Memoirs of a Media Maverick
Publisher: Between the Lines, Toronto, Canada
Year Published: 2003
Pages: 259pp ISBN: 1-896357-80-6
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When I read an autobiography, I always check out the index to see what the author has to say about people or things. Here, Richardson has a lot to say about Conrad Black, Izzy Asper, Lord Beaverbrook, et al. Read it for yourself as you plough through this engaging memoir of a radical socialist who also was a recognized journalist/writer/filmmaker. Born in New Zealand, he ended up - by 1959 - as features writer for the Montreal Star, interviewing luminaries such as Castro and Leonard Cohen. In 1960, he was posted to London, England. In the eight years he worked abroad, he received maybe two telegrams. He was with the Star until 1971, quitting to write books. He then joined the National Film Board as a researcher and a writer, later moving into direction and production. His career, beginning as a newspaperman in New Zealand in 1945, has spanned five decades. And he is still crusty. The book is loaded with pictures of his family and his work environments. His bibliography and filmography (both listed) include materials on Canadian aborigines, Chinese, the environment, and multinational companies.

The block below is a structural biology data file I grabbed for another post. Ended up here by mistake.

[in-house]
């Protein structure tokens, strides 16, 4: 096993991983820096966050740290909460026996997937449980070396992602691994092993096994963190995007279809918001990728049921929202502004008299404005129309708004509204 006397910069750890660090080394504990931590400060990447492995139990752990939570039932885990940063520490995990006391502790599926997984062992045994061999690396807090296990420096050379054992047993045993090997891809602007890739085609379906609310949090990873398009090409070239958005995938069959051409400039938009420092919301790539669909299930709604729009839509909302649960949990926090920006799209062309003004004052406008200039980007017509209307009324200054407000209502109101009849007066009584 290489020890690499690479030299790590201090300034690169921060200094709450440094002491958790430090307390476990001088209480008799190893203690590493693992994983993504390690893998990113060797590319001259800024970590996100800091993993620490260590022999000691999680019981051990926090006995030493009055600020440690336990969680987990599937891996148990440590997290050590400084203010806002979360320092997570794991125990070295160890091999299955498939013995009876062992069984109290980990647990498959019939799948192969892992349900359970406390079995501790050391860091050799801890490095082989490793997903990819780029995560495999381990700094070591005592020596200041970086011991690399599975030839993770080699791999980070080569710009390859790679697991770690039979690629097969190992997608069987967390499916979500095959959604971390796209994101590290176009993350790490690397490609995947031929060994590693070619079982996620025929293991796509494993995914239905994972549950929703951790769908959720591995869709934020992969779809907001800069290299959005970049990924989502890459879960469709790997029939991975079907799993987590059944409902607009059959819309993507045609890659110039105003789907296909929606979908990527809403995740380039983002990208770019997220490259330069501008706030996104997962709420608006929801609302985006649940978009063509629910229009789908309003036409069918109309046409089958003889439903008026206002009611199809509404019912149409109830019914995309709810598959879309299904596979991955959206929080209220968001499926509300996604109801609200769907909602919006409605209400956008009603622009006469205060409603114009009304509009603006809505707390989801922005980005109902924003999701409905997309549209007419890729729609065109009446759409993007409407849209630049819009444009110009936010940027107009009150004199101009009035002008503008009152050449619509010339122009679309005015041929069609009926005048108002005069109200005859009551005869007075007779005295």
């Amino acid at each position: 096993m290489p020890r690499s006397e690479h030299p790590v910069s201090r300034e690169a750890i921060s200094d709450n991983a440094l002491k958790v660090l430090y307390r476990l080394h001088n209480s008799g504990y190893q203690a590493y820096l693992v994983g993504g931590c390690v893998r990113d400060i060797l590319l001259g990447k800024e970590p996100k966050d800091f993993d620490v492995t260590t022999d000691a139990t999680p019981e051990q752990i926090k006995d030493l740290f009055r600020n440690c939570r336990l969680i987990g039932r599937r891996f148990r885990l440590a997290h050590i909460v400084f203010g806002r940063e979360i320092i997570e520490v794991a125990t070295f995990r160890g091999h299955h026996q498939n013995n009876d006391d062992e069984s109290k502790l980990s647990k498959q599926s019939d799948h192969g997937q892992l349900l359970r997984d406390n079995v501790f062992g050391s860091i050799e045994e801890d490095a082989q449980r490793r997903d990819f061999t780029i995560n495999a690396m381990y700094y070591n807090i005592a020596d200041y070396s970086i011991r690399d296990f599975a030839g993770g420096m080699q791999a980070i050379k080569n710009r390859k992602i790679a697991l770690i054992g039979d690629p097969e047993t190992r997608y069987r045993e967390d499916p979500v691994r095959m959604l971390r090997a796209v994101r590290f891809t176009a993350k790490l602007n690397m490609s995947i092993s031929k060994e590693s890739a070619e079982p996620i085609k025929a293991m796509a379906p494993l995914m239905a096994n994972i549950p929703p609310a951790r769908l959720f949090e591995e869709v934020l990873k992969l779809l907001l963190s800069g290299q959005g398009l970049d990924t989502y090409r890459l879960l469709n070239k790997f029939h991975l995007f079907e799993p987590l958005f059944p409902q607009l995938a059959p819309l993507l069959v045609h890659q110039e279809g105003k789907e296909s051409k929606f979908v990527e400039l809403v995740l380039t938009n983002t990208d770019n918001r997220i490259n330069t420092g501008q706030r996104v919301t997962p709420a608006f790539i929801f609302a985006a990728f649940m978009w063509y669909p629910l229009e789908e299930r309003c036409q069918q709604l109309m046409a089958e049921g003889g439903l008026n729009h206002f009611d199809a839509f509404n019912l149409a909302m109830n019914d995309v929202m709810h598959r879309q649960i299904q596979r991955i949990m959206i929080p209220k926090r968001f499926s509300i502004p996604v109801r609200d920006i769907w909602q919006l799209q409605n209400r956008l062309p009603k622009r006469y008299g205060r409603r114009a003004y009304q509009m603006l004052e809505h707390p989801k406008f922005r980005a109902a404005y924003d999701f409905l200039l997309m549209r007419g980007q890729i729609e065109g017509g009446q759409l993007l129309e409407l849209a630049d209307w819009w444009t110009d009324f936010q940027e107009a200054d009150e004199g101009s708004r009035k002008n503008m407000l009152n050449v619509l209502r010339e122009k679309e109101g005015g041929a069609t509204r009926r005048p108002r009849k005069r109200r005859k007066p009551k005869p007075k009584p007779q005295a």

Some interesting facts: From 1945 to 1971, he was a staff journalist. How did he last so long with only a handful of employers (the Winnipeg Free Press in 1954, then the Montreal Star until 1971)?
What I don't like about this resource: he says that journalists do tend to take themselves very seriously. Not the ones I know, but maybe I know the wrong ones.
What I do like about this resource: he goes out of his way to always say that journalism is not objective.
Quality-to-Price Ratio: 88, an enjoyable read.
[Review by Dean Tudor]